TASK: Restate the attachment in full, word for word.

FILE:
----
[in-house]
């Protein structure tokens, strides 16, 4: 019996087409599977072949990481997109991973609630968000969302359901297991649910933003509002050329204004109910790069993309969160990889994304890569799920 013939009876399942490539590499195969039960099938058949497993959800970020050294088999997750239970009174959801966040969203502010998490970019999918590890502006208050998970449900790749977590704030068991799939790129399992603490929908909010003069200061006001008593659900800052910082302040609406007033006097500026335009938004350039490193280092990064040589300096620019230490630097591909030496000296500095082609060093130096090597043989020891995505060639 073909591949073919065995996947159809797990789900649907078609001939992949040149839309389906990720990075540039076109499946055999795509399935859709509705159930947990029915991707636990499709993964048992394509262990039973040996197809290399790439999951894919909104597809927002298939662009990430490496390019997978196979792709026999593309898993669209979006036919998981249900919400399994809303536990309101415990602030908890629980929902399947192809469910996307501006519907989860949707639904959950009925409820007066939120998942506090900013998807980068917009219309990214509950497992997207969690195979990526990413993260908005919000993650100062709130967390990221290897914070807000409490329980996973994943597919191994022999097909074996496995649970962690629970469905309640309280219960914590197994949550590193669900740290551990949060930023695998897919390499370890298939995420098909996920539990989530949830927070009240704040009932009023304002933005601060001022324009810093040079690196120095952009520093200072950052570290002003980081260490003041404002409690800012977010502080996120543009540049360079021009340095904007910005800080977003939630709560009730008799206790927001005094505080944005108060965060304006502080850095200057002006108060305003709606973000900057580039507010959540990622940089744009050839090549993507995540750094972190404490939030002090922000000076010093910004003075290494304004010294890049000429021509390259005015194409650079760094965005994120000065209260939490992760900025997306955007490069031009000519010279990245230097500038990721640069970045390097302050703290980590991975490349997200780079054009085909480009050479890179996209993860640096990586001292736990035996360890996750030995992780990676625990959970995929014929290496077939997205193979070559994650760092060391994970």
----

[in-house]
């Protein structure tokens, strides 16, 4: 019996087409599977072949990481997109991973609630968000969302359901297991649910933003509002050329204004109910790069993309969160990889994304890569799920 013939009876399942490539590499195969039960099938058949497993959800970020050294088999997750239970009174959801966040969203502010998490970019999918590890502006208050998970449900790749977590704030068991799939790129399992603490929908909010003069200061006001008593659900800052910082302040609406007033006097500026335009938004350039490193280092990064040589300096620019230490630097591909030496000296500095082609060093130096090597043989020891995505060639 073909591949073919065995996947159809797990789900649907078609001939992949040149839309389906990720990075540039076109499946055999795509399935859709509705159930947990029915991707636990499709993964048992394509262990039973040996197809290399790439999951894919909104597809927002298939662009990430490496390019997978196979792709026999593309898993669209979006036919998981249900919400399994809303536990309101415990602030908890629980929902399947192809469910996307501006519907989860949707639904959950009925409820007066939120998942506090900013998807980068917009219309990214509950497992997207969690195979990526990413993260908005919000993650100062709130967390990221290897914070807000409490329980996973994943597919191994022999097909074996496995649970962690629970469905309640309280219960914590197994949550590193669900740290551990949060930023695998897919390499370890298939995420098909996920539990989530949830927070009240704040009932009023304002933005601060001022324009810093040079690196120095952009520093200072950052570290002003980081260490003041404002409690800012977010502080996120543009540049360079021009340095904007910005800080977003939630709560009730008799206790927001005094505080944005108060965060304006502080850095200057002006108060305003709606973000900057580039507010959540990622940089744009050839090549993507995540750094972190404490939030002090922000000076010093910004003075290494304004010294890049000429021509390259005015194409650079760094965005994120000065209260939490992760900025997306955007490069031009000519010279990245230097500038990721640069970045390097302050703290980590991975490349997200780079054009085909480009050479890179996209993860640096990586001292736990035996360890996750030995992780990676625990959970995929014929290496077939997205193979070559994650760092060391994970």